• Outdoor water demand. Assess landscape irrigation design case demand volume calculated in accordance with WE Credit Outdoor Water-Use Reduction.
  • Process water demand. Assess kitchen, laundry, cooling tower, and other equipment demand volumes, as applicable.
  • Supply sources. Assess all potential nonpotable water supply source volumes, such as on-site rainwater and graywater, municipally supplied nonpotable water, and HVAC equipment condensate. Analyze how nonpotable water supply sources can contribute to the water demand components listed above.

Exemplary Performance:

Project teams may choose an additional lens through which to demonstrate the outcomes and benefits of an integrative process for an Exemplary Performance point.

 Optional issue areas to carry out analysis relevant to the project include: site selection, social equity, health & well-being, or another topic not yet addressed.

Site Selection

Before site selection, analyze project goals to identify and select the building site or base building that will provide the most opportunities and fewest barriers for project. Assess at least two potential locations or base building options, taking into consideration at least the following:

  • Building site attributes. Assess the building’s location and site design characteristics.
  • Transportation. Assess the tenant occupants’ transportation needs for commuting to and from the site, including convenient access to alternative transportation that meets occupants’ needs.
  • Occupant and community well-being. Assess the building’s ability to provide daylight and views, indoor air quality, and other indoor environmental quality characteristics. Identify community assets and the proximity of vulnerable populations surrounding the project. Assess the project’s ability to provide positive social, economic, and environmental benefits for existing community members, as well as any potential negative impacts.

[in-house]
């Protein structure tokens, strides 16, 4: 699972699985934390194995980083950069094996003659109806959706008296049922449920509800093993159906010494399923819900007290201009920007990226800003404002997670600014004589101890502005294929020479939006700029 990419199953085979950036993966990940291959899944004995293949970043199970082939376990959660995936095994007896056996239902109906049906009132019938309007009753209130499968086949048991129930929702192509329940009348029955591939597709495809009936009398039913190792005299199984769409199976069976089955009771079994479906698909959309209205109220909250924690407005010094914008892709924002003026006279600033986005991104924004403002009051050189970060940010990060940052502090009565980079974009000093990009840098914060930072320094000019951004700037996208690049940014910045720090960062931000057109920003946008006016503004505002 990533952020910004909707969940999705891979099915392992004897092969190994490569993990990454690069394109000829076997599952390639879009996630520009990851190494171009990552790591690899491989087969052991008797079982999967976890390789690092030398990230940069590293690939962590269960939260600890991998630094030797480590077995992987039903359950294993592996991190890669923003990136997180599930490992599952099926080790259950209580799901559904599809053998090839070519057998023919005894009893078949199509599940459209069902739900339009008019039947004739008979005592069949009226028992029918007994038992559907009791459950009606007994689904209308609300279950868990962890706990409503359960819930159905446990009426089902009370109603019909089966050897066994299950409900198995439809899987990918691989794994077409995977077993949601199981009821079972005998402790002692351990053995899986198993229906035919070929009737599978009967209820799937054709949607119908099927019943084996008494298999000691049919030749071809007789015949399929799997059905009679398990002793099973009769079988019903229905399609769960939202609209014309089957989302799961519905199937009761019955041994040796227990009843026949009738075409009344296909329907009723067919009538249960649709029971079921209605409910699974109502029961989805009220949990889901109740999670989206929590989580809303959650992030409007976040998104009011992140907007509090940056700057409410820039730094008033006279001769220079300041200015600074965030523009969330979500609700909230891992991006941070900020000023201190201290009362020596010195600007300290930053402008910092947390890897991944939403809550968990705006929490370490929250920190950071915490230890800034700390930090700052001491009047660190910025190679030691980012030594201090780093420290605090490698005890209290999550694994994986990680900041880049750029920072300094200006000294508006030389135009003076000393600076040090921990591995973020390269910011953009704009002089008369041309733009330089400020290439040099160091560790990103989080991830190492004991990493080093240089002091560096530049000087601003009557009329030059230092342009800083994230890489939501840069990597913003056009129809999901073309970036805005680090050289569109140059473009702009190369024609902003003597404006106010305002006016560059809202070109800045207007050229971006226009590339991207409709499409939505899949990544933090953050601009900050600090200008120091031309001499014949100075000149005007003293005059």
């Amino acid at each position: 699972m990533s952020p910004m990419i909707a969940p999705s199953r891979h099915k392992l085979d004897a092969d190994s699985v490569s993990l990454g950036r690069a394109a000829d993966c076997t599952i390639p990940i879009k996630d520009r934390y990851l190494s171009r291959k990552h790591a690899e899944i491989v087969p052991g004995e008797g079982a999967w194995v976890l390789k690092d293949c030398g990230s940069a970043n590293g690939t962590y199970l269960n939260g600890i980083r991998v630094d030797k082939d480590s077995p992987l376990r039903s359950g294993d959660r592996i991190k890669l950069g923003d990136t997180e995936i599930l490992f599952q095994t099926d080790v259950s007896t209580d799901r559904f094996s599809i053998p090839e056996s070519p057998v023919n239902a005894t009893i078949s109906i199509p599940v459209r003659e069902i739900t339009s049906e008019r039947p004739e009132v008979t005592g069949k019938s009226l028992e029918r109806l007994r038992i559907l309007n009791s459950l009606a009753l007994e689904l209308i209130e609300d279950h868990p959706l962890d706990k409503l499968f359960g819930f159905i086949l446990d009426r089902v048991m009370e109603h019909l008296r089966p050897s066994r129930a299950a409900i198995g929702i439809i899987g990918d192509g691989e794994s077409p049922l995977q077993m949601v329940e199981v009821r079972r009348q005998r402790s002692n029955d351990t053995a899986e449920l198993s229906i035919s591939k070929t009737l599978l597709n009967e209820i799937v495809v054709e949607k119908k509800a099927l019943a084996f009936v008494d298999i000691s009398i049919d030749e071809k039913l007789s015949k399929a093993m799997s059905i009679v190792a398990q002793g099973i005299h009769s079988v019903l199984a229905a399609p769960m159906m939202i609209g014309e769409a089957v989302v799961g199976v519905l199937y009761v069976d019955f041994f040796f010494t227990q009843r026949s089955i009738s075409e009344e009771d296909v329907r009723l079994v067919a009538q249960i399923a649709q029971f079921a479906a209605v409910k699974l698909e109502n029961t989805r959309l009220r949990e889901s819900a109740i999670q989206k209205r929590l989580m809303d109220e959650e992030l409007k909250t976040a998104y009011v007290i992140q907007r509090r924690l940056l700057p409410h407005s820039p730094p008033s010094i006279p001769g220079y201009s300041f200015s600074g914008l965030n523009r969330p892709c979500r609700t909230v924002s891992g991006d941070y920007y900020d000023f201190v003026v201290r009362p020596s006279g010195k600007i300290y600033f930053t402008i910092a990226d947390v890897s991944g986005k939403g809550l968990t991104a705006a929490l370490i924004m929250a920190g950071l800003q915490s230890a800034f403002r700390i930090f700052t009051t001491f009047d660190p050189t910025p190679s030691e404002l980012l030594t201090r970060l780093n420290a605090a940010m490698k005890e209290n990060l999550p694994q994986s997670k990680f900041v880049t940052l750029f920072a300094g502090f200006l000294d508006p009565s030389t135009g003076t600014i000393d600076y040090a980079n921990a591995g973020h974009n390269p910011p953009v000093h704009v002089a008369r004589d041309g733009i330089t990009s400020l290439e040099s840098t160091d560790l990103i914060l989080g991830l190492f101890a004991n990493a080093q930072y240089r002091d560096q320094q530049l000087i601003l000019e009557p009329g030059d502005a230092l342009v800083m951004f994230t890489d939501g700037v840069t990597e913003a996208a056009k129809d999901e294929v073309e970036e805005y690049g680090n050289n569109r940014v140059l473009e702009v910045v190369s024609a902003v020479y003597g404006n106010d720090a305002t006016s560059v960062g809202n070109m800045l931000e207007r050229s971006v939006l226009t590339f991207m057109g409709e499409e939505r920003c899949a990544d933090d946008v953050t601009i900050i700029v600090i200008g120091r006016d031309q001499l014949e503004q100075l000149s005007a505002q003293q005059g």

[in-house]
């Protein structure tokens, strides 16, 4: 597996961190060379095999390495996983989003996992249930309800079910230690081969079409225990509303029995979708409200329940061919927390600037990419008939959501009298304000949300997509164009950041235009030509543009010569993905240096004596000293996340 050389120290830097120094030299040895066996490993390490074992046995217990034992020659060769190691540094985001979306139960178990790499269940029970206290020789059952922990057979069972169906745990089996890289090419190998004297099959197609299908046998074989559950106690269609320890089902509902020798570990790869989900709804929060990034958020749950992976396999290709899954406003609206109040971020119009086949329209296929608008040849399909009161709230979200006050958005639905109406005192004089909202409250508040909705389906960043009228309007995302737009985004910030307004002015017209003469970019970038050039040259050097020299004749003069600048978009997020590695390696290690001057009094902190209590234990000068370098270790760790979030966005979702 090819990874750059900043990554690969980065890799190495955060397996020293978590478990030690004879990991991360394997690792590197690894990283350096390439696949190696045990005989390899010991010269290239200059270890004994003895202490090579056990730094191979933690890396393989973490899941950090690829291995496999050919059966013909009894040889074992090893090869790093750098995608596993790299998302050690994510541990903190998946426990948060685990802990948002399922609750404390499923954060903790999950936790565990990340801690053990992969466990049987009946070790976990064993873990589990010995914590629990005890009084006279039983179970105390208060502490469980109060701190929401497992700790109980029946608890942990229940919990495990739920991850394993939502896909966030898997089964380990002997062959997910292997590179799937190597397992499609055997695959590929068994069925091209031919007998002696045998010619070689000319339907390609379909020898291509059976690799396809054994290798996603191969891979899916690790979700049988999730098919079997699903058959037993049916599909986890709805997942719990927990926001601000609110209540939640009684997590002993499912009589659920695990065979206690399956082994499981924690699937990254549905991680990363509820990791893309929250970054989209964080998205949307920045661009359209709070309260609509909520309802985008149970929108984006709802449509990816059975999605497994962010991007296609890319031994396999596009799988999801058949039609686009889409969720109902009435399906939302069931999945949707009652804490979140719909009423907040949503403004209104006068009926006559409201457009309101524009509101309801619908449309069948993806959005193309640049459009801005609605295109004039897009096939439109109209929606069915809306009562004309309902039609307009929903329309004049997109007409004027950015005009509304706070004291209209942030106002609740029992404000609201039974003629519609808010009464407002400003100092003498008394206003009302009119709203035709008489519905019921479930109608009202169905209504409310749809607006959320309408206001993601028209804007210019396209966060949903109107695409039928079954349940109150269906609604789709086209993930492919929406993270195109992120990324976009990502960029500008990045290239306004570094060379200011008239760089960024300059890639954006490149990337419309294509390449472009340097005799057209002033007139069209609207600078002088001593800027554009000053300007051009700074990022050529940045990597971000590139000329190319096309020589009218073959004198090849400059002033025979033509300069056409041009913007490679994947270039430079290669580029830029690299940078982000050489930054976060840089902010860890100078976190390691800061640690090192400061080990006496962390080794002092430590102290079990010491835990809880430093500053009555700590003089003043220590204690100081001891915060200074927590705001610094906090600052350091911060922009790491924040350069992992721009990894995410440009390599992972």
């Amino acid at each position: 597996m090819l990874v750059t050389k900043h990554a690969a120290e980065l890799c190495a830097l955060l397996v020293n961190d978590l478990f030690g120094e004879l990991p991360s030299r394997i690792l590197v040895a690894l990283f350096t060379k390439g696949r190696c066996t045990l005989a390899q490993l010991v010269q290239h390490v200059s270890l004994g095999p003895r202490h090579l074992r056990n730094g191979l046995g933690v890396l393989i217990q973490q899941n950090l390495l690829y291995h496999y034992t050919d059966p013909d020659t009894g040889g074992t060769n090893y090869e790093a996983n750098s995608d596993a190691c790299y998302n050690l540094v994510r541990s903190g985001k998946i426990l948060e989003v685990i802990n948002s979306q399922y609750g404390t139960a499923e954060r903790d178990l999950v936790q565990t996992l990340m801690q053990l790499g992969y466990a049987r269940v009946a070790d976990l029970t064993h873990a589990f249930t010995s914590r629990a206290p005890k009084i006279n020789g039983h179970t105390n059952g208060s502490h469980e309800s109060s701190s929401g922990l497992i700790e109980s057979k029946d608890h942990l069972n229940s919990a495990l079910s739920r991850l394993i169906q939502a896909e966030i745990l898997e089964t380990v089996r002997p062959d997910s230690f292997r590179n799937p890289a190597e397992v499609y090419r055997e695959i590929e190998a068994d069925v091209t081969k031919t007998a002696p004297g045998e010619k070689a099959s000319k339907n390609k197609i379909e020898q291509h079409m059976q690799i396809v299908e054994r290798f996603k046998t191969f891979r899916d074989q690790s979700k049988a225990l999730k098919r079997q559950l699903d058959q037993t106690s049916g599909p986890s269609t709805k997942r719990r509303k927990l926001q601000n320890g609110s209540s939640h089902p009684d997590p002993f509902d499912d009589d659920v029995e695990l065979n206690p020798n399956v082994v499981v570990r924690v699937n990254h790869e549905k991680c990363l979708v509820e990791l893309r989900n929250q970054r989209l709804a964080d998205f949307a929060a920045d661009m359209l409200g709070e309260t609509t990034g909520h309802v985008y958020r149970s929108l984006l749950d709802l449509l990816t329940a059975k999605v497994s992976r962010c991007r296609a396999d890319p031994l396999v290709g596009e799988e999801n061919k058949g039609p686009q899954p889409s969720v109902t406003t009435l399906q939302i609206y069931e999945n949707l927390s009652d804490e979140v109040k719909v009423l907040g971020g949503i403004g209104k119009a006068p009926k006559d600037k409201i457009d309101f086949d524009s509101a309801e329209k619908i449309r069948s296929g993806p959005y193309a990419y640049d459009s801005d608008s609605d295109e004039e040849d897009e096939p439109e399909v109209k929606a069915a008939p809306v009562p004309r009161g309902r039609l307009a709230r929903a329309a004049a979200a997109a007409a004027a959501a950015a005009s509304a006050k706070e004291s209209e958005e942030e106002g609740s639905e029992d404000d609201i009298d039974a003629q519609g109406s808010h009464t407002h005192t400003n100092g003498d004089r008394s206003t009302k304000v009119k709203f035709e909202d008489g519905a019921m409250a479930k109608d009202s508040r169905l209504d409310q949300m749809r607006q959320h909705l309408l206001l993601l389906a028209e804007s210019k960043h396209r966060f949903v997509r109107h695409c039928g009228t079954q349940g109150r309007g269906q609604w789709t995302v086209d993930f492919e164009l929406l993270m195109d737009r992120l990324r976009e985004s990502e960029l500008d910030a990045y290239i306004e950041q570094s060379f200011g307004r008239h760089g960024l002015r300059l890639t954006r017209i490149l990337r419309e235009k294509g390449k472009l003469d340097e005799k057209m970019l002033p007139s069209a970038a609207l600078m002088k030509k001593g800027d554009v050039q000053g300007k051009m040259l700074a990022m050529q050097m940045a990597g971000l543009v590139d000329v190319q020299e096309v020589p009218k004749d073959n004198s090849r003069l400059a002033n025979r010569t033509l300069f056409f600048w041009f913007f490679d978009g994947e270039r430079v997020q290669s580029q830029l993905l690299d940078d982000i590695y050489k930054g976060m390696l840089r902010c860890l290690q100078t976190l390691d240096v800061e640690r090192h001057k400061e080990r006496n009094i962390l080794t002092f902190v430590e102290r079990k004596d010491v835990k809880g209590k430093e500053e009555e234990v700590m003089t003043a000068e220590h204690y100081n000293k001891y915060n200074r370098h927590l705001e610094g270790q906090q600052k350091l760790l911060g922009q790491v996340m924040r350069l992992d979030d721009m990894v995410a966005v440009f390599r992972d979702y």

Social Equity

Beginning in pre-design and continuing throughout the design phases, review and then complete the LEED Project Team Checklist for Social Impact in order to assess and select strategies to address issues of inequity within the project and its community, team and supply chain.

Through research and consultation with key stakeholders, ensure that all responses within the Checklist are ultimately documented as “Yes” or “No,” and complete all sections for Stakeholders and Goals.

Health & Well-being

Beginning in pre-design and continuing throughout the design phases, use the following steps to inform the design and construction documents:

  • Establish health goals. Set clear and specific goals to promote the health of core groups, including:
    • Building occupants and users
    • Surrounding community
    • Supply chain

Develop a statement of health goals for each population, including a summary of how this health goal relates to the highest priority health need for each population.

  • Prioritize design strategies. Select specific design and/or programming strategies to address the project’s health goals. This could be accomplished by holding a stand- alone “health charrette” or by integrating health considerations into an existing green charrette.
  • Anticipate outcomes. Identify expected impacts on population health behaviors and outcomes associated with the project’s prioritized design strategies.